Teenagers, You’re Kidding, Right?

If I’ve heard it once I’ve heard it a thousand times. I can’t control my teen’s behavior. I can’t be there all the time. The usual excuse given is that kids will sneak if they want to do something bad enough. I also know that, for the most part, they are really bad at devious behaviors, and can be thwarted by a parent paying half the attention. I laugh in the face of these pompous teenagers who believe they are too smart to get caught. Child, please. I’ve watched the idiot teens next door try to hide a cooler full of alcohol, a pink cooler mind you, in the bushes behind the house. Numbskulls. I’ve heard the whispering about whose house they are all saying they are going to. Dim-wits. How about the ole “the parents are going to be home” trick. Brainless. My favorite, “I didn’t know that was going to happen”. Knot heads.
Really, it doesn’t take much to foil a dense teenager plot. All you need is to activate the Required Responsibility Gene. The RRG, as I refer to it, is the primary genetic material that makes up parenting. It is the DNA and RNA that drives you to pay attention to what your kids are doing. It is that extra little push that gets you to make a phone call to the parents’ house to determine if an adult will be present. The courage to say “No, you cannot go”. It is the guts to walk down the hall and open their bedroom door. It’s the perseverance to hire a tutor, stay up to help with that project and meet with the teacher. Without it, your kid is doomed to make mistakes and take risks that you can otherwise help them to avoid.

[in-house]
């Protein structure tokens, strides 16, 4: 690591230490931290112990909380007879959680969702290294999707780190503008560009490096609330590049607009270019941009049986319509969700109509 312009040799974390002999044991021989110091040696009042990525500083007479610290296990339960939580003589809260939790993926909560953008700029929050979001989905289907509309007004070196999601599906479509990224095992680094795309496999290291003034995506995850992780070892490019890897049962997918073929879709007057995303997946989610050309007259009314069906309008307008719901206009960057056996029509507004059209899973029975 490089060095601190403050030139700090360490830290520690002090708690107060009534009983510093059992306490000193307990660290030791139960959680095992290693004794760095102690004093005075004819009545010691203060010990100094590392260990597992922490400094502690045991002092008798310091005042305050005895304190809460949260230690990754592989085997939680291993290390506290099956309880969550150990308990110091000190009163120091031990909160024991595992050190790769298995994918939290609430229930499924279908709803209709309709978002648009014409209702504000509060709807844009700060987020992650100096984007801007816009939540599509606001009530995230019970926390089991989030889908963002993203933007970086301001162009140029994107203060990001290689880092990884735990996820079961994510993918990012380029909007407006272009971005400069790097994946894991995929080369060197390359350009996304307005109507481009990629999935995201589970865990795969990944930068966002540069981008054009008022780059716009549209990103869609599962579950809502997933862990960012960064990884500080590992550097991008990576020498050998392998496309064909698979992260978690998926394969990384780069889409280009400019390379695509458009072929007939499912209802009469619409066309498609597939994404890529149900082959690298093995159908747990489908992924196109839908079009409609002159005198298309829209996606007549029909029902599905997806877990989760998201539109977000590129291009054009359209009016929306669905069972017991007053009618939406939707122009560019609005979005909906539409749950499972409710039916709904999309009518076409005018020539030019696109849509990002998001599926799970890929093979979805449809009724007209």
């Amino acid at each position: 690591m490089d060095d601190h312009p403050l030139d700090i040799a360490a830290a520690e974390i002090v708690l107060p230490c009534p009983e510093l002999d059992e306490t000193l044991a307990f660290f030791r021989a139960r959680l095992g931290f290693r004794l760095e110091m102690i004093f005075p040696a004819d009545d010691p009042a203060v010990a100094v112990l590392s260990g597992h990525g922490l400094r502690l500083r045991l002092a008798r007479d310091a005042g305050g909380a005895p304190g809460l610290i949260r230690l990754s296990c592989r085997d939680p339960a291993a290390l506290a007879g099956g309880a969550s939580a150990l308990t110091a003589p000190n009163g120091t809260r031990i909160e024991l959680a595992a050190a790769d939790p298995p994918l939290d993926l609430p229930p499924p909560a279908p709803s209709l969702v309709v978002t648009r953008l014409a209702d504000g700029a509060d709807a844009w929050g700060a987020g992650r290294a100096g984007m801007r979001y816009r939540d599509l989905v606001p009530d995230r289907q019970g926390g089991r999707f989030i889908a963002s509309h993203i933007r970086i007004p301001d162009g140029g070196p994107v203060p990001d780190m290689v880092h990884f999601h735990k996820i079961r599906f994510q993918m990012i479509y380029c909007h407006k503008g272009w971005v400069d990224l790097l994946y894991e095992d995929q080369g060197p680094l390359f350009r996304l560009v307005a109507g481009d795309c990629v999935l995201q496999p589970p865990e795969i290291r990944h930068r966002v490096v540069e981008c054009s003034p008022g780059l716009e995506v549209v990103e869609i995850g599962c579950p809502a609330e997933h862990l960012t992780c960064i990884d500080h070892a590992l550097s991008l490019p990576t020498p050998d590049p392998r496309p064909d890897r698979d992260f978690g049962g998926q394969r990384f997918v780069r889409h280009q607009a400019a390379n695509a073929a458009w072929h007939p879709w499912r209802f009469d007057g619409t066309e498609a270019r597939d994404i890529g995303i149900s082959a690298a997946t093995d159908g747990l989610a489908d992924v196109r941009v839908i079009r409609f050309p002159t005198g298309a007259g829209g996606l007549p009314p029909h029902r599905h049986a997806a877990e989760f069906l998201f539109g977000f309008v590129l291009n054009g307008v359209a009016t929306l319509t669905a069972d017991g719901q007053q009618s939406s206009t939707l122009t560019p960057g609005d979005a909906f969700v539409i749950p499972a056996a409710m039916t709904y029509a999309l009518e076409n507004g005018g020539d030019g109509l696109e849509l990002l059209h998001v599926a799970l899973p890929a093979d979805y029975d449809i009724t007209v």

The RRG will often cause debilitating headaches. Other side effects may include sleeplessness, nausea, uncontrollable urges to choke someone, exhaustion, feelings of helplessness, diarrhea and sometimes confusion. Also, you may experience moments of overwhelming joy.
Let’s face it. Teenagers are dumb. Your teen needs boundaries and rules. Your teen needs consequences for good and bad behavior. Stick to them, no matter how dreadful, tiring and frightening it may seem. Remember, you’re not their friend. What grown person would want to be friends with a teenager anyway? OMG. That would be like, so gross.

4 thoughts on “Teenagers, You’re Kidding, Right?

  1. Great article. I’d like to add that many of the side effects of RRG can be alleviated if you start using it well before the teenage years. If you can’t get a grip when they’re 6, you don’t stand a chance at 16.

  2. You speaketh the truth! The 3 year old you don’t raise becomes the 13 year old you can’t control! Great idea to blog! Contact local morning show producers in Indy & see if they will give you airtime on a weekly or bi weekly basis to share your wisdom! I did that in Milwaukee & Memphis & they lived it! I would rant about random common sense stuff! Producers are always looking for new & fresh & a “Listen Sistuh” segment would be new, fresh & entertaining! Trust!

  3. Pingback: Teenagers and Self-Esteem | Child Central

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